New Legislation- Children Accused of Crimes (SB 1391)

Once again the California State Legislature is making progress in reforming juvenile justice laws to reflect the understanding that children are not capable of thinking or planning in the same way as adults, that they should not be treated and punished as adults, and that there is a possibility that even after grievous mistakes and damage, they might still be able to rehabilitate.

Effective January 1, 2019, SB 1391was authored by Senators Lara and Mitchell and approved by Governor Brown. This legislation repeals the authority of a district attorney to request transfer of a minor, who is alleged to have committed a specified serious offense when he or she was only 14 or 15 years of age, from juvenile court to an adult court of criminal jurisdiction. With an amendment that was forced in the Assembly, this new law applies only if the individual was not apprehended before the end of the juvenile court’s jurisdiction.

Historically, a minor could only be transferred from juvenile court to adult criminal court at the age of 16. Then in 1994, as part of a “tough on crime” fear-based initiative that claimed certain children, merely on the bases of the allegations made against them, were too dangerous to society to be considered children, the California State Legislature lowered the age at which a child could be transferred to adult criminal court to only 14 years of age.

However, in reaction to new scientific understandings of children and teens, both physically and mentally, there have been a series of U.S. Supreme Court cases involving juvenile defendants. The cases recognized the inherent difference between kids and adults in legal settings. These differences include the science of adolescent developmental brains, a new appreciation for the legal and social powerlessness of children, and the acknowledgement that children’s characters and futures are not as fixed as those of adults. (See: Miller v. Alabama.)

This body of case law and the research relied upon in these cases prompted the California State Legislature to pass several recent juvenile justice reform measures (see my articles on new 2018 juvenile justice laws here). And in 2016, California voters passed Proposition 57, which among other things, eliminated the ability of a prosecutor to file charges against a juvenile offender directly in criminal court (See the California Court’s Analysis of Prop 57 Here). Now, Senators Lara and Mitchell have filled yet another gap in much-needed juvenile justice reforms with this SB 1391.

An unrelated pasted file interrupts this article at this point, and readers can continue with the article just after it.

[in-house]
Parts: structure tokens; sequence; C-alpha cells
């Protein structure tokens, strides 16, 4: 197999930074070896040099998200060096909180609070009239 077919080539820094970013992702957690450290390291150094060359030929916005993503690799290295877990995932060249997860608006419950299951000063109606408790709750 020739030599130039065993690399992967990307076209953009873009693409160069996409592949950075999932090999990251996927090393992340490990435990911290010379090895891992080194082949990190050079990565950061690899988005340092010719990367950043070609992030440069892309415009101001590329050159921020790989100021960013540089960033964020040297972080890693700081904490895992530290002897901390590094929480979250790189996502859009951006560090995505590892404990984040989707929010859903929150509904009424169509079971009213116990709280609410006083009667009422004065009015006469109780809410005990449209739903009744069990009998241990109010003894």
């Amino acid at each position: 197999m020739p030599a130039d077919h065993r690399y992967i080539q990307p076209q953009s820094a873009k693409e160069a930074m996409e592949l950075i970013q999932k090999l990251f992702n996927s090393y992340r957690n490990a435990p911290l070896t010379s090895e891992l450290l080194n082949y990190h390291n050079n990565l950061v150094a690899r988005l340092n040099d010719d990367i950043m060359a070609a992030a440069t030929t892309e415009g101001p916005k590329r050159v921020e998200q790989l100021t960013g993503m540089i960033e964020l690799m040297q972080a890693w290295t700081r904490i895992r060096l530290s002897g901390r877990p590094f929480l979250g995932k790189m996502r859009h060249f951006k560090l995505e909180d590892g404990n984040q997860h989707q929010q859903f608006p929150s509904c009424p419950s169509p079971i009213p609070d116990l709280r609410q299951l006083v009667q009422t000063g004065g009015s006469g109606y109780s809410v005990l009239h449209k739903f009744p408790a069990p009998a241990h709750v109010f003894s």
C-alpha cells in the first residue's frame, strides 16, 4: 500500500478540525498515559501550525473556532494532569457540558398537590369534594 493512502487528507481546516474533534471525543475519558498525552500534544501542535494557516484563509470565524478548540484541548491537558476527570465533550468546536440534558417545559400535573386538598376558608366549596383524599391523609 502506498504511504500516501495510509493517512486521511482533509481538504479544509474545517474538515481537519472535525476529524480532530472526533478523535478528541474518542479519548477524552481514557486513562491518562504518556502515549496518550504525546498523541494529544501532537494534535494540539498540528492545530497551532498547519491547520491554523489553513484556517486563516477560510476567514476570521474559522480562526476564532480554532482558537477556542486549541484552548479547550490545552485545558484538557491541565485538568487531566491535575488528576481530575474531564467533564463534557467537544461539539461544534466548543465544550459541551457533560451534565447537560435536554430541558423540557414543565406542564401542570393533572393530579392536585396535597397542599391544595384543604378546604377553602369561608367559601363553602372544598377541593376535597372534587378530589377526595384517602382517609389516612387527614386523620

Further reading:

“Is Adolescence a Sensitive Period for Sociocultural Processing?”Annual Review of PsychologyVol. 65:187-207 (Volume publication date January 2014) 



New laws affecting juveniles in the criminal justice system 

From the initial point of questioning to whether there is a possibility of parole, the California State Legislature has passed new laws will affect the two crucial beginning and end points in the juvenile court process. For minors who were acquitted or had their cases dismissed, an additional bill allows for the sealing of their juvenile records. Governor Brown has signed six of these bills into new law, effective January 1, 2018. While none of the changes in the law will affect actual sentencing, each of these bills recognizes that juvenile offenders are children, with children’s levels of understanding, and that each has entire lives and potentials ahead of them.


Interrogation and arrest stage for juveniles age 14 and younger

SB 395 (Lara)

First, at the interrogation and arrest stages, children under the age of 15 years old will now be required to consult with an attorney before waiving their rights and before any custodial interrogation. This law is crucial in that children are taught from very young ages to trust the police and to always be completely forthcoming and submissive to authority figures- and especially to the police. Many adults, and most or all children, do not understand the full impact of their Miranda rights, or that the police are trained in sophisticated interrogation techniques- including lying to suspects- in their interrogation training courses. Sadly, many children, in order to please the questioner, to cover up for a friend, to feel important, or merely from stress and hoping to avoid further questions, will falsely confess to crimes they did not commit when they are subjected to interrogation from authority figures. These children do not understand the serious legal consequences of their confessions.